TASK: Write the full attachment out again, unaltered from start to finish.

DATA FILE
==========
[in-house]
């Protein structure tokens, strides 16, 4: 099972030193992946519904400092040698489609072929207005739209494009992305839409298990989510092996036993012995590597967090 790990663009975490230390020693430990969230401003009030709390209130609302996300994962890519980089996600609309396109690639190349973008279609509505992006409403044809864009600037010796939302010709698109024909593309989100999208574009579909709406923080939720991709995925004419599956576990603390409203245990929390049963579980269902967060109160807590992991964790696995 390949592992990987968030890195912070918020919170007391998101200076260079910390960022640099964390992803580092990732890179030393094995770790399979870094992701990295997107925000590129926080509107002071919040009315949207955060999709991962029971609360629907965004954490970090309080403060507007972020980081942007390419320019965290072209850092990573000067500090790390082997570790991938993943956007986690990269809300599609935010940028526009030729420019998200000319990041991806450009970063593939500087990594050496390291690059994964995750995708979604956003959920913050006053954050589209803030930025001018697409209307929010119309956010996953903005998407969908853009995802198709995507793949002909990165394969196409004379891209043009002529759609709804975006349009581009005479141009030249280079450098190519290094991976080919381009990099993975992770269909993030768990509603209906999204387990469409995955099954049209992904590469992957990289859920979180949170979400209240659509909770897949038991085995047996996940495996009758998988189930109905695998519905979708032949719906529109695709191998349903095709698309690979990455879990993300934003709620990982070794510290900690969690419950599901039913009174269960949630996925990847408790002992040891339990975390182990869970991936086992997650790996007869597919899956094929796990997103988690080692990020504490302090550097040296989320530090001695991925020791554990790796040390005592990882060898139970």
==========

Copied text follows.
[in-house]
């Protein structure tokens, strides 16, 4: 099972030193992946519904400092040698489609072929207005739209494009992305839409298990989510092996036993012995590597967090 790990663009975490230390020693430990969230401003009030709390209130609302996300994962890519980089996600609309396109690639190349973008279609509505992006409403044809864009600037010796939302010709698109024909593309989100999208574009579909709406923080939720991709995925004419599956576990603390409203245990929390049963579980269902967060109160807590992991964790696995 390949592992990987968030890195912070918020919170007391998101200076260079910390960022640099964390992803580092990732890179030393094995770790399979870094992701990295997107925000590129926080509107002071919040009315949207955060999709991962029971609360629907965004954490970090309080403060507007972020980081942007390419320019965290072209850092990573000067500090790390082997570790991938993943956007986690990269809300599609935010940028526009030729420019998200000319990041991806450009970063593939500087990594050496390291690059994964995750995708979604956003959920913050006053954050589209803030930025001018697409209307929010119309956010996953903005998407969908853009995802198709995507793949002909990165394969196409004379891209043009002529759609709804975006349009581009005479141009030249280079450098190519290094991976080919381009990099993975992770269909993030768990509603209906999204387990469409995955099954049209992904590469992957990289859920979180949170979400209240659509909770897949038991085995047996996940495996009758998988189930109905695998519905979708032949719906529109695709191998349903095709698309690979990455879990993300934003709620990982070794510290900690969690419950599901039913009174269960949630996925990847408790002992040891339990975390182990869970991936086992997650790996007869597919899956094929796990997103988690080692990020504490302090550097040296989320530090001695991925020791554990790796040390005592990882060898139970």